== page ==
- Associated Press - Tuesday, October 13, 2015

SOUTH BEND, Ind. (AP) - Like many fans, Jack Salmond’s heart races when he thinks about Notre Dame football - about the blue and gold uniforms, the Golden Dome, Notre Dame Stadium, Touchdown Jesus.

Unfortunately, that same heart is failing the 17-year-old.

Salmond was born with multiple heart defects, resulting in three open heart surgeries before the age of four and an early stroke.

He later developed protein-losing enteropathy, an abnormal loss of protein in the digestive tract, as a result of those surgeries.

“It basically is the body refuses to absorb proteins,” his mother, Patty Salmond, said. “So he has a lot of digestive problems.”

He also has to be on oxygen for about two-thirds of the day, she said, limiting his mobility and preventing him from playing competitive sports.

Ultimately, the high school junior from South Jordan, Utah, by way of Seattle, Wash., will need a heart transplant.

Jack, for his part, is looking forward to the procedure.

“Oh yeah, I really want it,” he said.

His mother, understandably, has concerns.

“Transplant is not a cure-all,” she said. “You’re changing one set of circumstances for another set of circumstances.

“Some kids do well - some kids do very well,” she said. “But there are some that don’t.”

When it all becomes too much, Jack takes refuge in Notre Dame Football, a passion he picked up from his brother-in-law, a former Notre Dame law student.

“Everybody needs something to go to when things are really hard, and Notre Dame Football has been that thing for him,” Patty Salmond said.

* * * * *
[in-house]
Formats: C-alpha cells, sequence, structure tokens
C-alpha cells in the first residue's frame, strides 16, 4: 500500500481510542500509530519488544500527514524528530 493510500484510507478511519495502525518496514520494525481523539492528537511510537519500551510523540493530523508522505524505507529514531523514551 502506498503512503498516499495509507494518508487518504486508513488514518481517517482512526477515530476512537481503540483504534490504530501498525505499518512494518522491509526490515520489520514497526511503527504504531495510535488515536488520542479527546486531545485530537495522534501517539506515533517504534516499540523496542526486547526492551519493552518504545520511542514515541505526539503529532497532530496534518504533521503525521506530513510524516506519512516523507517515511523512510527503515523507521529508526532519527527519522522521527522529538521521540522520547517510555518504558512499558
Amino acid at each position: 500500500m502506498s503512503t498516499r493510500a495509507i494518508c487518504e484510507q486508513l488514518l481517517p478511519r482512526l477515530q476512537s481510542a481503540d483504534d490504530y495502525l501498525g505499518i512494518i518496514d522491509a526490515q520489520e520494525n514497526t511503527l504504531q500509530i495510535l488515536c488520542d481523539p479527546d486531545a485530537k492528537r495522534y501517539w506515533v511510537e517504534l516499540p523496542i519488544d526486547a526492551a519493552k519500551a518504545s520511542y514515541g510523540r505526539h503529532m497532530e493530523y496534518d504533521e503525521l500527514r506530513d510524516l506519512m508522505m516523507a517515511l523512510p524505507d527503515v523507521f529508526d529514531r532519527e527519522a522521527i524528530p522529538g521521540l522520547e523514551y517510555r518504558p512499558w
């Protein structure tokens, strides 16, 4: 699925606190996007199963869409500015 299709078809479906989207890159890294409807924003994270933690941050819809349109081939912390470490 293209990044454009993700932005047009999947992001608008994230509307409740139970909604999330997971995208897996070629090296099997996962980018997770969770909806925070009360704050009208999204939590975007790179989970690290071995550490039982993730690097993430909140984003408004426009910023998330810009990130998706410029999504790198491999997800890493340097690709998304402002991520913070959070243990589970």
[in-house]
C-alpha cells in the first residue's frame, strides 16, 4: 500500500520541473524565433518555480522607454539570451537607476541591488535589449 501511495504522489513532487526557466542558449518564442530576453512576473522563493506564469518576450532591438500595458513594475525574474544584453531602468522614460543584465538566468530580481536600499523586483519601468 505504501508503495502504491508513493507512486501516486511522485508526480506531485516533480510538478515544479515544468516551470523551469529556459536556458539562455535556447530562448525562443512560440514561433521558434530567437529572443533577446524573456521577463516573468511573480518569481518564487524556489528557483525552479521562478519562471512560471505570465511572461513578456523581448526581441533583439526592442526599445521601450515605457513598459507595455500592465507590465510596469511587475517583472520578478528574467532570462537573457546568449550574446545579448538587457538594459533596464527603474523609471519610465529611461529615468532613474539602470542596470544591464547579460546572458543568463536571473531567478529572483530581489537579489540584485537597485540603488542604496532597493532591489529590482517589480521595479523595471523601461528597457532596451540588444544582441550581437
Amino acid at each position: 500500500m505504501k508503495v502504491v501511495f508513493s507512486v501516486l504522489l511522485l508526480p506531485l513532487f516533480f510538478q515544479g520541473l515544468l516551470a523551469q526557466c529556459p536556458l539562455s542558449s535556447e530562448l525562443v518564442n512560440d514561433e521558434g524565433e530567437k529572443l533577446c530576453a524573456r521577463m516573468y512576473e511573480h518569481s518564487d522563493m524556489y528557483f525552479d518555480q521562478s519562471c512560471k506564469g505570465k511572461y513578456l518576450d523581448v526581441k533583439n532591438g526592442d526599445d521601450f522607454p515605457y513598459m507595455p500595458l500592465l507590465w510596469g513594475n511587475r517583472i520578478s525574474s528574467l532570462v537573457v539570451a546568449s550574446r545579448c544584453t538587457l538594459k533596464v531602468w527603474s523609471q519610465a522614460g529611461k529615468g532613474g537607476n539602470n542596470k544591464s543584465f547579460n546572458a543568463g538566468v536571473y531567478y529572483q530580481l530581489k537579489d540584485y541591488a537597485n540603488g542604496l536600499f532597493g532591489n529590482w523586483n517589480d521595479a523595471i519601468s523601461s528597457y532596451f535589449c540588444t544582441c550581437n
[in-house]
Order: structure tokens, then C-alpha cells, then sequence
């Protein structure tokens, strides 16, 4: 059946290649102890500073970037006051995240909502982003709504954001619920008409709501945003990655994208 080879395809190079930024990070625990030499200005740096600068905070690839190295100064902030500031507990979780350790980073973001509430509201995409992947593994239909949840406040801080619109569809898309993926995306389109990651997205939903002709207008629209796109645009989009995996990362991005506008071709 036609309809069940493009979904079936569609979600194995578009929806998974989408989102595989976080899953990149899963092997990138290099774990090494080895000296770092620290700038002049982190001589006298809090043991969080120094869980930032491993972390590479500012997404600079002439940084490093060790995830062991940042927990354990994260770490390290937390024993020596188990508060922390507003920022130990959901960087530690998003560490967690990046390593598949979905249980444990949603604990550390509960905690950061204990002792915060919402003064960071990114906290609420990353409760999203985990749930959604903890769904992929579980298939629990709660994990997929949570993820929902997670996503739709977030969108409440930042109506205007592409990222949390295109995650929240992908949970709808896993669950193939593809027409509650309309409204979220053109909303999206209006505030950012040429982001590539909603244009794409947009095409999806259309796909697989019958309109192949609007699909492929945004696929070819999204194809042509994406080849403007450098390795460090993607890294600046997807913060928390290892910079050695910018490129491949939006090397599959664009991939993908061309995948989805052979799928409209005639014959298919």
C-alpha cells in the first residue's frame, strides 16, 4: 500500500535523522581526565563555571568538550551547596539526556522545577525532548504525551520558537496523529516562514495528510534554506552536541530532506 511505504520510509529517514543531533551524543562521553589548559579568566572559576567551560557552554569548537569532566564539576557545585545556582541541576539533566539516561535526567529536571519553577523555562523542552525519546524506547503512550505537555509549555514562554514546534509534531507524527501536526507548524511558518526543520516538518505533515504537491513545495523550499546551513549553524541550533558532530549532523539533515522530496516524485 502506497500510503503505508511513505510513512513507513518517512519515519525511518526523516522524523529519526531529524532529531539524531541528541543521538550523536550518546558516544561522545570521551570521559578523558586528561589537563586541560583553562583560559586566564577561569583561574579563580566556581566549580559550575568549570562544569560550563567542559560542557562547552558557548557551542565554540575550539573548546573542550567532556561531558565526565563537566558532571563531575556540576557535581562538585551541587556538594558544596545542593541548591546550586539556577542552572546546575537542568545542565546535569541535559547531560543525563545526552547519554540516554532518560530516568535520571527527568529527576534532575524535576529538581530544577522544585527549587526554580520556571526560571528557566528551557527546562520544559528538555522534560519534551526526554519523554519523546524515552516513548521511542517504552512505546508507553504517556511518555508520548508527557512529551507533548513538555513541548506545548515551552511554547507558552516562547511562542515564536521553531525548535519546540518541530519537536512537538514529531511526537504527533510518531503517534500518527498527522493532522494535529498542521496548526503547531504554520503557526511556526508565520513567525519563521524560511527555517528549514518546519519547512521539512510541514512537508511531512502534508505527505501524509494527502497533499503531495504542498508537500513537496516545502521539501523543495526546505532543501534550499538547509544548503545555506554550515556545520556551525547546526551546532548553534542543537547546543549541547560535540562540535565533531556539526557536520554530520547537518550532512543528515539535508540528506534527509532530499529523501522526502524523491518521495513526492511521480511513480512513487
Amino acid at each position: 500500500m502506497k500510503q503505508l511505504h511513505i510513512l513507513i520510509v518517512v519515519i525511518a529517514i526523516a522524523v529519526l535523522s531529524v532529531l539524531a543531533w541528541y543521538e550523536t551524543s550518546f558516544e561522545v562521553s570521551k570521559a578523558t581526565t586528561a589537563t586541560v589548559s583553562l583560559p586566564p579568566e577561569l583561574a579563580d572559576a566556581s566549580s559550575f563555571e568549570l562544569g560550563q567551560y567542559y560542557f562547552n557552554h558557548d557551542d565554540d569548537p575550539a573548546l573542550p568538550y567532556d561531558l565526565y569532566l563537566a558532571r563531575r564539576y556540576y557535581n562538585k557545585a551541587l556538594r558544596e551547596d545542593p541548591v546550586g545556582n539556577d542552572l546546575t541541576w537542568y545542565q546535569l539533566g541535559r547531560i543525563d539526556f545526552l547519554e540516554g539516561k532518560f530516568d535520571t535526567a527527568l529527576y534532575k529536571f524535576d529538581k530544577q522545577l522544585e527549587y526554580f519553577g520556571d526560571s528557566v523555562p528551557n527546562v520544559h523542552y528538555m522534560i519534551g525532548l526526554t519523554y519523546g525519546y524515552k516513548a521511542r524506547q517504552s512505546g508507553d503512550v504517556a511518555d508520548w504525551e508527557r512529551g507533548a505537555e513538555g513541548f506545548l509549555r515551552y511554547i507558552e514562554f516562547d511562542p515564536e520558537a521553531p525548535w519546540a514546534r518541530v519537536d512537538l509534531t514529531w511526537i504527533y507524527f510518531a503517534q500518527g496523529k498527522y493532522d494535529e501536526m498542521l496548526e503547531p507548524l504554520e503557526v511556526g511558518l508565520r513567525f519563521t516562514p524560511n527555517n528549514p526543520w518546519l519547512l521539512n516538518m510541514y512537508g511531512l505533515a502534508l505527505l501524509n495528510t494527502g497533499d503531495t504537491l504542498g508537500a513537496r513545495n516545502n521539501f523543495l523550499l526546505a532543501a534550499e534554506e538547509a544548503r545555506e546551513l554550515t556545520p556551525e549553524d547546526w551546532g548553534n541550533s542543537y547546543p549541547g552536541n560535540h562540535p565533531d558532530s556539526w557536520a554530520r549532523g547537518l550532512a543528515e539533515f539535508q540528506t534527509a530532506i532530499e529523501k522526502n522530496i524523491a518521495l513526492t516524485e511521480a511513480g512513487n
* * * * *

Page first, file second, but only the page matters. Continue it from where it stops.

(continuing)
Courtesy of Make-A-Wish Ohio, Kentucky & Indiana, Jack took refuge inside Notre Dame Stadium Saturday, where he watched Notre Dame beat the Navy Midshipmen 41-24.

It was his second time on campus but his first game.

“They always try to get the Make-A-Wish kids have a backup plan, and he could not come up with anything else on the entire planet that he wanted to do besides go to Notre Dame,” Patty Salmond said.

“I’ve always wanted to come to Notre Dame . that’s my team,” said Jack.

According to Doug Kelly, president and CEO of Make-A-Wish Ohio, Kentucky & Indiana, Jack is not alone in his love for the Fighting Irish.

“An experience with the Notre Dame football team is one of our most popular local sports-themed wishes, partially because of the bravery and fighting spirit kids are able to share with the players,” Kelly said.

Jack arrived in South Bend on Wednesday accompanied by his parents, Patty and Nyles Salmond, and two older sisters.

He toured the football facilities with former Notre Dame quarterback Ron Powlus, attended practice, and joined coach Brian Kelly for his weekly radio show on Thursday.

“It was fantastic,” he said of meeting Kelly. “When I walked in I was like, ‘Am I really meeting him? Is this real?’ It was a good experience.”

He attended practice again on Friday, followed by team mass and the Friday night pep rally at Purcell Pavilion

On Saturday, he walked with the team across campus to the stadium, stood on the sidelines during warmups and then watched the game from the stands.

“It’s been really wonderful. The staff has been just incredible in helping Jack have a great experience,” Patty Salmond said.

“The football players have been very friendly and kind,” she said, “and he had the kickers giving him pointers on kicking.”

“Team practice is a lot of fun,” said Jack. “I got to hang out with a lot of the guys and talk to them, kick some field goals.”

Unfortunately, even a few field goals takes a lot out of the 17-year-old.

“He goes out and kicks the ball about five minutes and that’s about all he can do,” Patty Salmond said. “But he’s just a trooper, he just adjusts for whatever.”

Said Jack, impossibly upbeat, “It’s challenging, but I keep on going. I don’t give up.”

___

Source: South Bend Tribune, https://bit.ly/1LFFQQn


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